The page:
This all sounds great but does the Chromebook 13 have any problems or issues that should concern business customers? A few. For example, while the Chromebook 13 display options are full high def (FHD), they are not quite as bright as some competing Chromebook solutions, a point that might affect some purchases. A larger issue is that Dell’s new solution is more expensive than most other Chromebooks. For example, HP’s Chromebook 14 G3 starts at $299.99 and Toshiba’s Chromebook 2 (13”) at $319.00. But while that could well be an issue in traditional Chromebook markets and use cases, I would argue that Dell is after different purchasers—those who appreciate the design quality and added value packed into the Chromebook 13.

Final analysis

Also worth considering are the configurations Dell is offering for the Chromebook 13. Yes, you can get two budget models starting at $399.00 with an Intel Celeron CPU, 2GB of RAM and 16GB of SSD storage. But five higher end products (from $529 to $899) include Intel Core i3 or i5 CPUs, up to 8GB of RAM and up to 32GB of SSD storage. Plus, the top end model includes a touch screen display.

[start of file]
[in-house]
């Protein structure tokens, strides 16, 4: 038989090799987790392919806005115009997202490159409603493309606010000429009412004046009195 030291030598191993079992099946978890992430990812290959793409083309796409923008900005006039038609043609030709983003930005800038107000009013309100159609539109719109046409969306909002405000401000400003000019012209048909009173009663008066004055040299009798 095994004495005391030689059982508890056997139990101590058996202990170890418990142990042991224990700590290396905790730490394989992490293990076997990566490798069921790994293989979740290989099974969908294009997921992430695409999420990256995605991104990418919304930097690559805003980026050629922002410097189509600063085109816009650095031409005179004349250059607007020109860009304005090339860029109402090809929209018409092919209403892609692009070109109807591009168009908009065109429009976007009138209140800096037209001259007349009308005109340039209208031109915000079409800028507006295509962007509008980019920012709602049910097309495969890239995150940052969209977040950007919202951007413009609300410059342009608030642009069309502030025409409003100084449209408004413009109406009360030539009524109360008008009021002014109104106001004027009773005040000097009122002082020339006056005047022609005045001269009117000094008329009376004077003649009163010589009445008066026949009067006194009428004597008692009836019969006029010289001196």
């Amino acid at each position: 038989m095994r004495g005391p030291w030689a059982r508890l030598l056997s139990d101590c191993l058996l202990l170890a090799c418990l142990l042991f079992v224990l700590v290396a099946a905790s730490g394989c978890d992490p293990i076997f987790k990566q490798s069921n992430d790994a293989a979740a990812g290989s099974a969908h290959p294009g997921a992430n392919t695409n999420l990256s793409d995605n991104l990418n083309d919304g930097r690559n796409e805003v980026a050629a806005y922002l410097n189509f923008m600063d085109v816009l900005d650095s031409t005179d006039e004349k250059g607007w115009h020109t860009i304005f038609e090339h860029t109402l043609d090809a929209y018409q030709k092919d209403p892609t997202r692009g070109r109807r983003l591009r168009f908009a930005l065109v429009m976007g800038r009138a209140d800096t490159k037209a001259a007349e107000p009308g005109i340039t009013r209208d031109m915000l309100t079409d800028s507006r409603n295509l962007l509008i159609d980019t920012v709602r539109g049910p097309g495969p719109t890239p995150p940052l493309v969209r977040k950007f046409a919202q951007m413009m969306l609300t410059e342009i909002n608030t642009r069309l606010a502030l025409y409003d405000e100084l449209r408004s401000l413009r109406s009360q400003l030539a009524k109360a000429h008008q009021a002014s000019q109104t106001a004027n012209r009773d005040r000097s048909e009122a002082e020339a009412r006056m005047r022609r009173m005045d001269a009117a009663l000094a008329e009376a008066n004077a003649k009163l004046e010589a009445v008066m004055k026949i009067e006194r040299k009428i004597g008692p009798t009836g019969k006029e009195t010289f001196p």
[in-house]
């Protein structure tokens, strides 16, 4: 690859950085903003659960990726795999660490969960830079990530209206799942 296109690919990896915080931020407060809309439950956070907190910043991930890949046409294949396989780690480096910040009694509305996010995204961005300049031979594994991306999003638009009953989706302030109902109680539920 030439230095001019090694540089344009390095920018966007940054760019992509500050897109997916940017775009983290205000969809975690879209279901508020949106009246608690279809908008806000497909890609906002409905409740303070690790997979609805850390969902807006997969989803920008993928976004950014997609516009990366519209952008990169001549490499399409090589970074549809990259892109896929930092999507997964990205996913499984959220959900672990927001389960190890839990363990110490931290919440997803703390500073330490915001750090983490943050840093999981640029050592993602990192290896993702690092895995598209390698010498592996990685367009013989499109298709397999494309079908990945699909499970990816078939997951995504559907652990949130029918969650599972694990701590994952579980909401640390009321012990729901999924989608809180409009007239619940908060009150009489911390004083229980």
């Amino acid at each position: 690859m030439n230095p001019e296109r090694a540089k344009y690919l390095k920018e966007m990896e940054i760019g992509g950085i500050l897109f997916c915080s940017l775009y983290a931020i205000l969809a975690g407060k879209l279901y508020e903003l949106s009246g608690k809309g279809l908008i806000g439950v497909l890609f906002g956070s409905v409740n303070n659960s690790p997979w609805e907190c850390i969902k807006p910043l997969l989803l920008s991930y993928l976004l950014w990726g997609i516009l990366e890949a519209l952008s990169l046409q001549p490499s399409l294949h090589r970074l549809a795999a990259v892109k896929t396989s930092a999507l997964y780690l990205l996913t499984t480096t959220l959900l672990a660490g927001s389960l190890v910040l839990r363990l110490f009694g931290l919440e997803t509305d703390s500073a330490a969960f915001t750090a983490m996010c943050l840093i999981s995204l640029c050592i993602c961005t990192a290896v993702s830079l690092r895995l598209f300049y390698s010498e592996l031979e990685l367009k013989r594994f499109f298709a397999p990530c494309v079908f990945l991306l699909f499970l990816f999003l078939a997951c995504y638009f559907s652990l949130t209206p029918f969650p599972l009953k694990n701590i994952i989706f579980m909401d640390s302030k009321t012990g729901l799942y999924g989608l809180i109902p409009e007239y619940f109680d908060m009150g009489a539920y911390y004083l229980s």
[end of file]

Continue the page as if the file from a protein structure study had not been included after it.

The point being that this variety reflects Dell’s understanding that since business needs regularly smash “one size fits all” expectations, true business solutions must be designed to accommodate a range of customer requirements.

This may be the key to Chromebooks finally being accepted by enterprises and other organizations. As I noted before, when the devices first arrived they bore scarce resemblance to conventional business endpoints. But as the market has come to value those features favored early on by Google, few Chromebook vendors stepped up to truly business class devices. With the Chromebook 13, Dell has done just that.

By taking the core value proposition and solutions provided in Google’s Chrome ecosystem and leveraging its own considerable design and engineering skills and supply chain capabilities, Dell has created a business Chromebook portfolio unlike any other. Organizations might choose to stick with their conventional PCs and laptops, or may never even seriously consider Chrome-based solutions at all. But with the Chromebook 13, Dell has eliminated any claims and all excuses that these devices are simply not ready for business prime time.